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Year Joined: 2004 | Language: Bahasa
Membership: Full Member

Targeting the poor.

Jaminan Kesehatan Masyarakat, or Jamkesmas, an MoH-run mandatory public “insurance” program covers over 76.4 million poor Indonesians.

The Context

Indonesia introduced the first phase of its plan to achieve universal health coverage through a mandatory public health insurance scheme, Askeskin, in 2004. In 2008, Askeskin evolved into Jaminan Kesehatan Masyarakat, or Jamkesmas, an MoH-run “insurance” program which now covers over 76.4 million poor Indonesians. Asuransi Kesehatan Masyarakat Miskin, or Askeskin, was targeted to the poor and increased access to care and financial protection for the poorest. It initially targeted the poorest 40 million people.

The Jamkesmas scheme is funded by the central government from general tax revenue. Beneficiaries are not responsible for premium payments nor are they charged a copayment at the time of visit.

Country Core Group Representatives

Kalsum Komaryani

Ali Ghufron Mukti

Ministry of Research, Technology and Higher Education

Donald Pardede

Naniek Isnaeni

Head Officer at the District Health Office, Tangerang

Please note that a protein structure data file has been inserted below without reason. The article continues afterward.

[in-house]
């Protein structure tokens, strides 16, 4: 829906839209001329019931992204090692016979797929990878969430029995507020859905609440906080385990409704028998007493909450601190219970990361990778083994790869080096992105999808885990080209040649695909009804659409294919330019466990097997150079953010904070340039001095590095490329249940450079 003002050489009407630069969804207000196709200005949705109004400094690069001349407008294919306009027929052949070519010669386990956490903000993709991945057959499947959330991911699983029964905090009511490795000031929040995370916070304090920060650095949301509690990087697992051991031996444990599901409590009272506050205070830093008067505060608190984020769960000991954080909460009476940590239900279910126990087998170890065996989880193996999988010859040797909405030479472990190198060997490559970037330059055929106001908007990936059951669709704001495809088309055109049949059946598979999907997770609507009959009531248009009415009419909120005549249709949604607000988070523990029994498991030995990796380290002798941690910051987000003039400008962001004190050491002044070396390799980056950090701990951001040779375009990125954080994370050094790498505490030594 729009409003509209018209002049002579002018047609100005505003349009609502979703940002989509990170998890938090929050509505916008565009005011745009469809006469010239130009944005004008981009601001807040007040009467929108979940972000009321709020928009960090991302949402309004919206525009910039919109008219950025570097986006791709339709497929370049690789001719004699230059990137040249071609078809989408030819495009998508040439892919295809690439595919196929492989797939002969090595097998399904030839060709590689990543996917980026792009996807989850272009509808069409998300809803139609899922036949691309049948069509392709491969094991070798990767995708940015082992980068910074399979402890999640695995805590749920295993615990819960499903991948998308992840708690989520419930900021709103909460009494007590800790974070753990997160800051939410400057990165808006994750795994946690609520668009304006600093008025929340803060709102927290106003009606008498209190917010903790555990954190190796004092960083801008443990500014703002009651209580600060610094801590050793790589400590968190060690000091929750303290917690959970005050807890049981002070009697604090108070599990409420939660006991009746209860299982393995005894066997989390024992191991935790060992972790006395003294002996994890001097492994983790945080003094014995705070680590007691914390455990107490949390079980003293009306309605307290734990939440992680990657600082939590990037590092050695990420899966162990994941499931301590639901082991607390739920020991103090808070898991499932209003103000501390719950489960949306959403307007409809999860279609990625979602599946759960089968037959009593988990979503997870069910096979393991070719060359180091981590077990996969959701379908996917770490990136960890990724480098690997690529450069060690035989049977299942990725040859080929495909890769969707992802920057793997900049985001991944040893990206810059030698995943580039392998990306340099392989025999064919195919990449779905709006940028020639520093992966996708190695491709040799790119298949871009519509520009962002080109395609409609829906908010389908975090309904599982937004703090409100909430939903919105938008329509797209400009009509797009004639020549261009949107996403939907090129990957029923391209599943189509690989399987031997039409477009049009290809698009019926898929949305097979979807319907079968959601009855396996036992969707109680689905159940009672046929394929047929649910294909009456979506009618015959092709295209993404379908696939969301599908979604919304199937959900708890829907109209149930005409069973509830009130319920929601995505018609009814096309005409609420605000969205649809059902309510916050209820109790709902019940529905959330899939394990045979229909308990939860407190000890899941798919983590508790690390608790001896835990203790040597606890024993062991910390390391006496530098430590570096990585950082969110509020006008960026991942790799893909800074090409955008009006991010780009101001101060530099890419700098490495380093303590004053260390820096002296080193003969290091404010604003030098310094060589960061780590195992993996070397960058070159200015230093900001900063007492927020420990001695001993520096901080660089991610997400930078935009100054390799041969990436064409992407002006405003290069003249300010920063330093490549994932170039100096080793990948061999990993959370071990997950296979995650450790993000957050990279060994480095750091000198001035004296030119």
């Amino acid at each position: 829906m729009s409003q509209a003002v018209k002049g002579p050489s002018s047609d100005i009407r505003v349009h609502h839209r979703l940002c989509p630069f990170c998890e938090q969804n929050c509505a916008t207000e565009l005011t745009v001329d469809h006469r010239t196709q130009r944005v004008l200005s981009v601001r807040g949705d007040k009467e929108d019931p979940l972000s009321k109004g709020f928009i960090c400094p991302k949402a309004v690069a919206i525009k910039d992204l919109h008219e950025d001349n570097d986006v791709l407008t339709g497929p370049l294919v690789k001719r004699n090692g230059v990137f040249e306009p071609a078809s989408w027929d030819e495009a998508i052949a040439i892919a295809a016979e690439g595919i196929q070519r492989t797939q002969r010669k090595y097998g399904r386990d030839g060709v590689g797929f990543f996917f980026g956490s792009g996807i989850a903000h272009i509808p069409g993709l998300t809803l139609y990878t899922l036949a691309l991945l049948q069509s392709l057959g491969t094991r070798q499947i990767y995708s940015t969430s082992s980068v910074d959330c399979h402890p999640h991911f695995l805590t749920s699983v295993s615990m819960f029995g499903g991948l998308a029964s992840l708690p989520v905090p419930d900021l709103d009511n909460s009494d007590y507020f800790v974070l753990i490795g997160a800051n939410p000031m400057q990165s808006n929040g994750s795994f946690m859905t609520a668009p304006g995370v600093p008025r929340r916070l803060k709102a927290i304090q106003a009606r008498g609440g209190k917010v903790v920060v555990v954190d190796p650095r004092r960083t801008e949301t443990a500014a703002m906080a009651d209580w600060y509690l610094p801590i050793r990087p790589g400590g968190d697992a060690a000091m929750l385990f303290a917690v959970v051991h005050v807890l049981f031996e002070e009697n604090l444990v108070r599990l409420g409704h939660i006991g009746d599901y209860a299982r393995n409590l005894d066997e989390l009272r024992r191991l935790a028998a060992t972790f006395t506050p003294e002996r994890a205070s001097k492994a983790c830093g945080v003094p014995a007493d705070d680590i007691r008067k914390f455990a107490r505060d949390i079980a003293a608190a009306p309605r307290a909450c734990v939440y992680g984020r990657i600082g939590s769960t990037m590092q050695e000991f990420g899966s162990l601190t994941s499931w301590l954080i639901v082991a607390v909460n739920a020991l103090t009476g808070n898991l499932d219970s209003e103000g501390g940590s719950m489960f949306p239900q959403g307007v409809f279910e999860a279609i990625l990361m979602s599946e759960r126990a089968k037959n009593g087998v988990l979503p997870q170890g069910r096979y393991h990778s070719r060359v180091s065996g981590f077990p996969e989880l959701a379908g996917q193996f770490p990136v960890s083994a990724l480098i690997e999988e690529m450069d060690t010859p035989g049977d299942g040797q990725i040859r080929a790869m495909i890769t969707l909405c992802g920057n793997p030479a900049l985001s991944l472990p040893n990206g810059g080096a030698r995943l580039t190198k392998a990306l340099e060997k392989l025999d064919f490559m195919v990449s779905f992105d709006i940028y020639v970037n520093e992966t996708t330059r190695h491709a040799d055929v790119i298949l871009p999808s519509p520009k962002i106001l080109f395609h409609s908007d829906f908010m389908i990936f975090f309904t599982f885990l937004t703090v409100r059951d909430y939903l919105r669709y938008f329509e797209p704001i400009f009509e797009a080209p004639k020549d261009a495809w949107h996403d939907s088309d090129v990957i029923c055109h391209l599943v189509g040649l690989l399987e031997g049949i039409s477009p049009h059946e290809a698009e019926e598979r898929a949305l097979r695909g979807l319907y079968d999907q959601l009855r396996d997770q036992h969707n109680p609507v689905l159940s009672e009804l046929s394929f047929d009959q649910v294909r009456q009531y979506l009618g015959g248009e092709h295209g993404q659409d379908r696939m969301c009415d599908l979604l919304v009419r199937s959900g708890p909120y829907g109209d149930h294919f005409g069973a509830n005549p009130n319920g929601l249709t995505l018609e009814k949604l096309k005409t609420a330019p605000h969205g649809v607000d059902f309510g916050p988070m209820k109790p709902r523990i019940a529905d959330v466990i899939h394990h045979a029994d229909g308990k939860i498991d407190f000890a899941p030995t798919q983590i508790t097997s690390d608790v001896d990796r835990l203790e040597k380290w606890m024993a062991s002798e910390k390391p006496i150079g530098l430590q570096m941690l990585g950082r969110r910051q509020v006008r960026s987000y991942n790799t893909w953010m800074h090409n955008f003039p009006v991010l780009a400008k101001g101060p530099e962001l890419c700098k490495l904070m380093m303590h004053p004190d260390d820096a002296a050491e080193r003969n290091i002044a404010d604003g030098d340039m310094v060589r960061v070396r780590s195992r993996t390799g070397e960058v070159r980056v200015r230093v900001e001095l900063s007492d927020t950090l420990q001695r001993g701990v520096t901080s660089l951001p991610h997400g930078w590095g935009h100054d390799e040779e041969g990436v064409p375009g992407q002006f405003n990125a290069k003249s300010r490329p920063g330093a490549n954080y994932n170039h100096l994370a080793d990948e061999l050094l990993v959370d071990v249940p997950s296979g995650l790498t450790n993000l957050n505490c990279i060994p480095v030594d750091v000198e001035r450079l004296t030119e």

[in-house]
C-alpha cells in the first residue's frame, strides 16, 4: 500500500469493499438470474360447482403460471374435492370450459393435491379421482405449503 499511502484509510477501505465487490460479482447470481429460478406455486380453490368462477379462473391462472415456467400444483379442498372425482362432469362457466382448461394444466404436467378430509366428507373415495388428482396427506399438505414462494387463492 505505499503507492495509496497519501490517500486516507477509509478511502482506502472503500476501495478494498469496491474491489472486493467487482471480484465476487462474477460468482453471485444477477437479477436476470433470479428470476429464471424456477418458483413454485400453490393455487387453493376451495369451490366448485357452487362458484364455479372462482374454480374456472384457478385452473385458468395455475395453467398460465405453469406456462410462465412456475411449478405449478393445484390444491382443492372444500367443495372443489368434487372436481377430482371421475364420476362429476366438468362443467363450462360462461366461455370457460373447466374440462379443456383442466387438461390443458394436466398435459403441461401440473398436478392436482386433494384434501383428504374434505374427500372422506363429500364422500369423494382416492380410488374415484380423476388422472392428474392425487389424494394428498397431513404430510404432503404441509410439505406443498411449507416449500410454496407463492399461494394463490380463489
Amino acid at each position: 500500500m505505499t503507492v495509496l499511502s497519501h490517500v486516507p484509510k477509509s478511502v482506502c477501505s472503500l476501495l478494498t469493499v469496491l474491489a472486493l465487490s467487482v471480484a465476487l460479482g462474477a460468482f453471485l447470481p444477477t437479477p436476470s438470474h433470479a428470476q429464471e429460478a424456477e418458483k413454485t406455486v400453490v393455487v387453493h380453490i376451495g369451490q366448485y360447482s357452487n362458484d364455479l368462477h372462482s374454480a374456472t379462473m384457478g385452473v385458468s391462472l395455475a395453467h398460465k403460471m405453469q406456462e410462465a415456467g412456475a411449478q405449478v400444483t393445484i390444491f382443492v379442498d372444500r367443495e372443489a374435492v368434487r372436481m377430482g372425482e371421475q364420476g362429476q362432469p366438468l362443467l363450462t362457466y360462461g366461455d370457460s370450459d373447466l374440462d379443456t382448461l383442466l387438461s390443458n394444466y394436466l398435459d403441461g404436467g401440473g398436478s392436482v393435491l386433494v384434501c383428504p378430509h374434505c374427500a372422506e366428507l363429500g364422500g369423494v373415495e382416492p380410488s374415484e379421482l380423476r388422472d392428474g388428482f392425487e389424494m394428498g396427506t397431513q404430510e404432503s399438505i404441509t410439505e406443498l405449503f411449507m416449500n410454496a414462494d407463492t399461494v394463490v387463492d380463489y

Rudy Kurniawan

Key Reforms

Changes to Askeskin implemented in 2005 resulted in differences in two major areas: First, rather than being a purely government-run program, it provided a block grant to P.T. Askes, which then targeted the poor with Askeskin cards and reimbursed hospital claims; second, the beneficiary cards in Askeskin were individually targeted rather than the household cards used in previous programs.

By 2008 Askeskin had expanded enrollment to cover over 70 million people. Then in 2008, Askeskin evolved into Jaminan Kesehatan Masyarakat, or Jamkesmas. Many district governments have followed the lead of Jamkesmas and established district-based insurance schemes (typically called Jamkesda) that cover the near poor or those not covered under Jamkesmas.

As of January 2010, the Jamkesmas program is being implemented throughout the country and will serve as one of the key building blocks of the government’s proposed universal coverage agenda, hopefully by 2014.